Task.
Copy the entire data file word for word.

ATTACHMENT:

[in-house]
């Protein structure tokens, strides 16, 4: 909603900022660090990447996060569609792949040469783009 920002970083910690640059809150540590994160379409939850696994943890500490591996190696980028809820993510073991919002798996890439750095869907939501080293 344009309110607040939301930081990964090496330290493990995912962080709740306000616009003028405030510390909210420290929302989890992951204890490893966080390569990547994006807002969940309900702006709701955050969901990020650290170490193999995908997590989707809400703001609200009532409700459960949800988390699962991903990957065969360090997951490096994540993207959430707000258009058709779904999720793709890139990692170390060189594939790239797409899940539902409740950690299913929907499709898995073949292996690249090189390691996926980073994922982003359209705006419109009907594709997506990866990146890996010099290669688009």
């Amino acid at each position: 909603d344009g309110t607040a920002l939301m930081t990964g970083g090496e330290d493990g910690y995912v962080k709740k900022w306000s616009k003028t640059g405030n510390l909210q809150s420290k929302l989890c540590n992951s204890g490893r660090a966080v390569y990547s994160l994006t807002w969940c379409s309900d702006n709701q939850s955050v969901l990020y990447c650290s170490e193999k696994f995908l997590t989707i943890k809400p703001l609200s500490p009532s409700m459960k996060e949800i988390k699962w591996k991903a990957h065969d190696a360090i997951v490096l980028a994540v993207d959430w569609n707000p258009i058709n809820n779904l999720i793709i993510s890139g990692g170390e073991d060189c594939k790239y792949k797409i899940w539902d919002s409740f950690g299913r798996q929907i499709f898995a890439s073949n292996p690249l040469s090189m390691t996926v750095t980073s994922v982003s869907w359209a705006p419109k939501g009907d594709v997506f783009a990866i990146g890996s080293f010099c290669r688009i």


[in-house]
């Protein structure tokens, strides 16, 4: 909603900022660090990447996060569609792949040469783009 920002970083910690640059809150540590994160379409939850696994943890500490591996190696980028809820993510073991919002798996890439750095869907939501080293 344009309110607040939301930081990964090496330290493990995912962080709740306000616009003028405030510390909210420290929302989890992951204890490893966080390569990547994006807002969940309900702006709701955050969901990020650290170490193999995908997590989707809400703001609200009532409700459960949800988390699962991903990957065969360090997951490096994540993207959430707000258009058709779904999720793709890139990692170390060189594939790239797409899940539902409740950690299913929907499709898995073949292996690249090189390691996926980073994922982003359209705006419109009907594709997506990866990146890996010099290669688009």
């Amino acid at each position: 909603d344009g309110t607040a920002l939301m930081t990964g970083g090496e330290d493990g910690y995912v962080k709740k900022w306000s616009k003028t640059g405030n510390l909210q809150s420290k929302l989890c540590n992951s204890g490893r660090a966080v390569y990547s994160l994006t807002w969940c379409s309900d702006n709701q939850s955050v969901l990020y990447c650290s170490e193999k696994f995908l997590t989707i943890k809400p703001l609200s500490p009532s409700m459960k996060e949800i988390k699962w591996k991903a990957h065969d190696a360090i997951v490096l980028a994540v993207d959430w569609n707000p258009i058709n809820n779904l999720i793709i993510s890139g990692g170390e073991d060189c594939k790239y792949k797409i899940w539902d919002s409740f950690g299913r798996q929907i499709f898995a890439s073949n292996p690249l040469s090189m390691t996926v750095t980073s994922v982003s869907w359209a705006p419109k939501g009907d594709v997506f783009a990866i990146g890996s080293f010099c290669r688009i």